Politics lends itself to hyperbole, especially when you’re competing for the public’s attention via a media that’s much more interested in Peter MacKay’s love life than it is in, say, homelessness or energy policy.
Progressive politicians and advocacy groups fall into this trap from time to time, but to understand how the professionals do it, you have to look at the folks whom Pogge so rightly labels blowhards.
Specifically, he cites the National Post story on the Canadian Chamber of Commerce’s dire warnings that spending money on affordable housing and the environment will lead to interspecies fornication. From that story:
The Canadian Chamber of Commerce urges the Liberals to reinstate promised tax cuts and issue a fiscal update to clarify the government’s financial status.
Without such action, the country’s overall economic health and reputation among international investors will continue to suffer, the chamber warns. “To say that program spending is out of control would be an understatement,” states the letter sent to Mr. Goodale yesterday. “It is time for the government to take the steps necessary to put Canada’s fiscal reputation back on track.”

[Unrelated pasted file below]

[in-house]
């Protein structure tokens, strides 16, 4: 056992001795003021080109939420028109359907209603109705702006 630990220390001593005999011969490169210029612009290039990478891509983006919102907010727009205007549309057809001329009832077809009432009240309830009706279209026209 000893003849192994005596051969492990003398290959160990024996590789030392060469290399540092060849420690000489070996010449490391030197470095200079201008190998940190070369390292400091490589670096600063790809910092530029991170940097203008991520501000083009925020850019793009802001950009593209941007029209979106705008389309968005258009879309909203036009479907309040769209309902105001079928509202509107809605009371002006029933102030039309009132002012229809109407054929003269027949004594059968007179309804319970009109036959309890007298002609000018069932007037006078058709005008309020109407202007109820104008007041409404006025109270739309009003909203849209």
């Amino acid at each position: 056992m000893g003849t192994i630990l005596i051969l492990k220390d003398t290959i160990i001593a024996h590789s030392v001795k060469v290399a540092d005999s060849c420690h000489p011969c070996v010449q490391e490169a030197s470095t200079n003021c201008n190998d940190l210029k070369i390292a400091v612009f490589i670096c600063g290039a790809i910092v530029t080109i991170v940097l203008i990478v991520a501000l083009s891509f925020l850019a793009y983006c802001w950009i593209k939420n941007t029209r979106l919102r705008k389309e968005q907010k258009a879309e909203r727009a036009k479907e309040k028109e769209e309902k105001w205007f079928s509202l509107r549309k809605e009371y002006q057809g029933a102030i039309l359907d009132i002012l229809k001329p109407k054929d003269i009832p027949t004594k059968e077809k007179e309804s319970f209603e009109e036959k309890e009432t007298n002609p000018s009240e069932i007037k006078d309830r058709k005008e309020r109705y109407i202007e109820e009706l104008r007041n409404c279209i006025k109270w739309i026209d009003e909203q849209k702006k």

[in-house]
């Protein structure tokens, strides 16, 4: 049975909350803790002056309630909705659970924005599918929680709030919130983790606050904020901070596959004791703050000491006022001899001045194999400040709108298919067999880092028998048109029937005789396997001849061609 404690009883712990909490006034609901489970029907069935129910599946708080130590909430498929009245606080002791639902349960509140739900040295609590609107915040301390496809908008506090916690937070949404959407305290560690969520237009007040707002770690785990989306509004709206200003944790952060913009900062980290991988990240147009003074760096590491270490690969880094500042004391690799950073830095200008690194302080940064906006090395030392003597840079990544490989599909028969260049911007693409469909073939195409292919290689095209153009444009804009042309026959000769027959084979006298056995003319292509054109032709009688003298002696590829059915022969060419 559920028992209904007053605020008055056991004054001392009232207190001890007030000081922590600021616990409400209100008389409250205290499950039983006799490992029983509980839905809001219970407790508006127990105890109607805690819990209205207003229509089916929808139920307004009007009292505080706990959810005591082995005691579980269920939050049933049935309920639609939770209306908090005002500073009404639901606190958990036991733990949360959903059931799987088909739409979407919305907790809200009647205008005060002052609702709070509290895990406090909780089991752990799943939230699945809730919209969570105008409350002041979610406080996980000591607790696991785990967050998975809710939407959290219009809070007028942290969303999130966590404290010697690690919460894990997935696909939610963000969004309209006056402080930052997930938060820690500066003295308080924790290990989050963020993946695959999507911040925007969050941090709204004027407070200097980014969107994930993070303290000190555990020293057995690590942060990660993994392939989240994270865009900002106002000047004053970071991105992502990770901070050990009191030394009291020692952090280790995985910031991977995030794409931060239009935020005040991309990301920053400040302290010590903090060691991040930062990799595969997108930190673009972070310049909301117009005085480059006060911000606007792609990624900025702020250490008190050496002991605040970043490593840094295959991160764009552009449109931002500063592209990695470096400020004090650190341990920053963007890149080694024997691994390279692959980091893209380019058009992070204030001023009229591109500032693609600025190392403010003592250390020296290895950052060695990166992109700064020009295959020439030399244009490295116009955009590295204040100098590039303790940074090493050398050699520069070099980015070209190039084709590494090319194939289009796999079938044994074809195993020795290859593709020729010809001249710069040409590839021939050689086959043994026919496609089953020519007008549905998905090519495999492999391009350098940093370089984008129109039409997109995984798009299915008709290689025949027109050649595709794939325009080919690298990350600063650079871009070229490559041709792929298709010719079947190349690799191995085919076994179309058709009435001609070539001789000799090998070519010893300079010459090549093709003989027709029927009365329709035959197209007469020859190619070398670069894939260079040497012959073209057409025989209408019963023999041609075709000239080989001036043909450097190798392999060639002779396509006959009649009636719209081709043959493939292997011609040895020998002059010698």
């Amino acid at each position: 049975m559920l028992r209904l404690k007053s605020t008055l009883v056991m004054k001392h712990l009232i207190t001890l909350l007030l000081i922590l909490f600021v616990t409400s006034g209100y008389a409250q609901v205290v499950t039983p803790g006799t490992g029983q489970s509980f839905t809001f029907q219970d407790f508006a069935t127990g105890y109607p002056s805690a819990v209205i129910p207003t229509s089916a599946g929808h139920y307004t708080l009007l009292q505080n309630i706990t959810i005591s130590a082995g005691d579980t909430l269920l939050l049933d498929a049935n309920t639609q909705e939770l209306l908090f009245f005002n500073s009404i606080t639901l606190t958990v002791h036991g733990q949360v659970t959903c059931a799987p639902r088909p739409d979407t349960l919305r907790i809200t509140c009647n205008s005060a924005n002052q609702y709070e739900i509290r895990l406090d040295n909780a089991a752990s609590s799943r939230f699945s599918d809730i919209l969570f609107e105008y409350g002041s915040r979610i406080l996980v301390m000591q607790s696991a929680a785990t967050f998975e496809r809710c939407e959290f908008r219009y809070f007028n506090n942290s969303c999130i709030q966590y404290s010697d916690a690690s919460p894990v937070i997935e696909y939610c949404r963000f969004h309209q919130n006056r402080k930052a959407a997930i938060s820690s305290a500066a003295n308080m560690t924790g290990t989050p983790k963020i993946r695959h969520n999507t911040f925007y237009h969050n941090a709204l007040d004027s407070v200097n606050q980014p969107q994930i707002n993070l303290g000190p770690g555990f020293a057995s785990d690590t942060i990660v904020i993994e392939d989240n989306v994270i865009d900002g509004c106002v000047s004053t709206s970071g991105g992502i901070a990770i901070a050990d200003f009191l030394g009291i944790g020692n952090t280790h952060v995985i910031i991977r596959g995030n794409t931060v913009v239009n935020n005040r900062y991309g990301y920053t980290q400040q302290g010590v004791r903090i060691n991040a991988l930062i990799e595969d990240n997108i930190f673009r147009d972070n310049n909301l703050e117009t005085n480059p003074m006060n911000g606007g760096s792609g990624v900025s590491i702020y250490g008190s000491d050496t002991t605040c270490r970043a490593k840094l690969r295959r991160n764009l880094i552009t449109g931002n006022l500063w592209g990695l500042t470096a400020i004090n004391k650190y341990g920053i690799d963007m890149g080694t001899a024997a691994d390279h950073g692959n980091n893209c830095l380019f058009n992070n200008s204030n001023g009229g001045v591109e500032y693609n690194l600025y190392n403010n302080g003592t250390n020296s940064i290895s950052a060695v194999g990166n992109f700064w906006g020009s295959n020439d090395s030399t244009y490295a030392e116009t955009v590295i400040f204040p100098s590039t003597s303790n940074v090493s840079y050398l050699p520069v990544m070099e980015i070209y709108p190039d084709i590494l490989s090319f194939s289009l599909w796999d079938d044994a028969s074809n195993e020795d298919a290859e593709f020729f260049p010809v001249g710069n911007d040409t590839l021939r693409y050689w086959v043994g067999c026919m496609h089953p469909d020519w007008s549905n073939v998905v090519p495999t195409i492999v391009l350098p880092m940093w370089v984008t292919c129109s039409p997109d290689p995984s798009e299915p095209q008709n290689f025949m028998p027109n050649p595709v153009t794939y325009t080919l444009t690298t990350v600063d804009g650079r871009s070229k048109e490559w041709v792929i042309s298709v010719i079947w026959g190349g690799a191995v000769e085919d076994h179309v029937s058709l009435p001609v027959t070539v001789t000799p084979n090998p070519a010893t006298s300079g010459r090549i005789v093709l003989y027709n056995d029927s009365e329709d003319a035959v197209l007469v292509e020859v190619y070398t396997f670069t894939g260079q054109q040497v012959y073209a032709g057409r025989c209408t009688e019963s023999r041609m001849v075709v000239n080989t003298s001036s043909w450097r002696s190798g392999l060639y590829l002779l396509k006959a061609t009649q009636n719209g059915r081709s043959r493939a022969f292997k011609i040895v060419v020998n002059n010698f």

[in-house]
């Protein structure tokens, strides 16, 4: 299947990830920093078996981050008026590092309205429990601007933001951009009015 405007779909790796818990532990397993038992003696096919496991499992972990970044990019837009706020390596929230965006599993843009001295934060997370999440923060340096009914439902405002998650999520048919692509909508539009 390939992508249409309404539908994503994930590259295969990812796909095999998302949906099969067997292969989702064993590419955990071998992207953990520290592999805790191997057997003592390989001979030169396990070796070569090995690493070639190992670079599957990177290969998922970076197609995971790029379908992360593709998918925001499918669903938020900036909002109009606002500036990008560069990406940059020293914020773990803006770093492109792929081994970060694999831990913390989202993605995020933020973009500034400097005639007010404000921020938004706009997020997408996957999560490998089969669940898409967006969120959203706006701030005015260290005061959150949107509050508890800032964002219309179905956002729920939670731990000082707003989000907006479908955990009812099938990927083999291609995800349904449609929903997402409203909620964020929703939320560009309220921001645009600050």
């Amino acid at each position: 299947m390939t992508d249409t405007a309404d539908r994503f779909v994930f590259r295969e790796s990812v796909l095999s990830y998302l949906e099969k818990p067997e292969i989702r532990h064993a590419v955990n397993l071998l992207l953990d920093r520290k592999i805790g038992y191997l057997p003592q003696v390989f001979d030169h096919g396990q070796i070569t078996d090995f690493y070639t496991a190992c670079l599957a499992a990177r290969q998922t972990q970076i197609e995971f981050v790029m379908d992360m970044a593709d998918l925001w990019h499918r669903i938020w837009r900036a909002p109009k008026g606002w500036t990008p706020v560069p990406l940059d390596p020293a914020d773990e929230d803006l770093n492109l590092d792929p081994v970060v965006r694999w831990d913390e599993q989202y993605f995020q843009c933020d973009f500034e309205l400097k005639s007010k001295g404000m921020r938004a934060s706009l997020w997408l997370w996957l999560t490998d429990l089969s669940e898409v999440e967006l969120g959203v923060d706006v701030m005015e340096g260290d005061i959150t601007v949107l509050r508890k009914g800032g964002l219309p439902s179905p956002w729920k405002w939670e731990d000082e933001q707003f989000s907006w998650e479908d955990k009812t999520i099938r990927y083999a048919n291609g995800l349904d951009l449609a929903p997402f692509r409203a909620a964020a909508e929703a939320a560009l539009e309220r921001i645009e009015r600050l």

Pogge shoots back:
We’ve run surpluses every year for the last several years and our debt-to-gdp ratio is one of the best in the G7, is it not? These people make it sound like we’re an economic basket case but independent reports from people like KPMG have found that Canada provides one of the most competitive environments to do business in the world.
….Would this be a good time to again draw attention to a report that indicated corporate profits are at a record high and corporations are already sitting on piles of cash?
I happen to think we have some serious economic times ahead and it would be useful to have a realistic discussion about how to deal with it. But it’s difficult to take these people seriously when they ignore reality and just make shit up when they’ve already had significant tax cuts, executive compensation is outrageously high compared to everyone else and corporations are sitting on more money than they know what to do with.
The Chamber is risking a Chicken Little effect. A policy they disagree with never seems to just be misguided; it’s always economic Armageddon. And that makes it all the harder to come up with something even more dire the next time they disagree with the government.
(Come to think of it, that’s one of the problems I had with this season of 24. It seemed the :54-minute mark of every episode featured a terrorist mastermind shouting “Curses! Jack Bauer has foiled our fiendish scheme… which, fortunately, was merely a diversionary tactic while we launch this fiendish scheme!”)
That’s a problem for the Chamber, because given how out of step they are with the priorities Canadians keep stubbornly expressing at the ballot box, it’s going to keep happening.
And it’s a problem for the rest of us. Hyperbole tends to drive out reflection and reason in political discourse, and the Chamber has an awfully big megaphone…